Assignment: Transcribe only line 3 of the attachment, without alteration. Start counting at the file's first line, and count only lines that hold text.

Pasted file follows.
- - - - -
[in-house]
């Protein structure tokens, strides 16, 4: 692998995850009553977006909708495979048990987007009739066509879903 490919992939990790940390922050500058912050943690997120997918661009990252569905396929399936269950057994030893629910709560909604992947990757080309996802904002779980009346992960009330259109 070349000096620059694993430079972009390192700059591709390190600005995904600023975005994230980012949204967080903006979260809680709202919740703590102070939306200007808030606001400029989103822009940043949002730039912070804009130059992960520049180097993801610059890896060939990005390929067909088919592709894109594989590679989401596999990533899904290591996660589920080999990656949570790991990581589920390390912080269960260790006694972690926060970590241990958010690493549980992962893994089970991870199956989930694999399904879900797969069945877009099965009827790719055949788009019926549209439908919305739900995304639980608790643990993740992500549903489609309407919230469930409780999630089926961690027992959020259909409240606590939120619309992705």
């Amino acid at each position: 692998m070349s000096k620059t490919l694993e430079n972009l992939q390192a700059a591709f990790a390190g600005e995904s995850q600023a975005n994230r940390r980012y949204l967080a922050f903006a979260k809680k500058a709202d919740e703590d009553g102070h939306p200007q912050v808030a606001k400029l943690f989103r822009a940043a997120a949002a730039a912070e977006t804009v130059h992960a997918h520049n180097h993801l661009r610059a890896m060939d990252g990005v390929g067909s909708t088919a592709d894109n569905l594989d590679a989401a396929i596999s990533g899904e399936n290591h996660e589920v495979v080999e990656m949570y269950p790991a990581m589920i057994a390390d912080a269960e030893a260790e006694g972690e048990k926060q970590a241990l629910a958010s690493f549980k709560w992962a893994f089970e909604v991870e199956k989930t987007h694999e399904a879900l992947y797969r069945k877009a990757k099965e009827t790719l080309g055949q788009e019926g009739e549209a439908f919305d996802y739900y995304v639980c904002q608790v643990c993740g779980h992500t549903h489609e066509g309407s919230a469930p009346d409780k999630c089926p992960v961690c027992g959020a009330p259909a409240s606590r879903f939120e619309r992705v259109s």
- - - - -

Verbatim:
């Amino acid at each position: 692998m070349s000096k620059t490919l694993e430079n972009l992939q390192a700059a591709f990790a390190g600005e995904s995850q600023a975005n994230r940390r980012y949204l967080a922050f903006a979260k809680k500058a709202d919740e703590d009553g102070h939306p200007q912050v808030a606001k400029l943690f989103r822009a940043a997120a949002a730039a912070e977006t804009v130059h992960a997918h520049n180097h993801l661009r610059a890896m060939d990252g990005v390929g067909s909708t088919a592709d894109n569905l594989d590679a989401a396929i596999s990533g899904e399936n290591h996660e589920v495979v080999e990656m949570y269950p790991a990581m589920i057994a390390d912080a269960e030893a260790e006694g972690e048990k926060q970590a241990l629910a958010s690493f549980k709560w992962a893994f089970e909604v991870e199956k989930t987007h694999e399904a879900l992947y797969r069945k877009a990757k099965e009827t790719l080309g055949q788009e019926g009739e549209a439908f919305d996802y739900y995304v639980c904002q608790v643990c993740g779980h992500t549903h489609e066509g309407s919230a469930p009346d409780k999630c089926p992960v961690c027992g959020a009330p259909a409240s606590r879903f939120e619309r992705v259109s």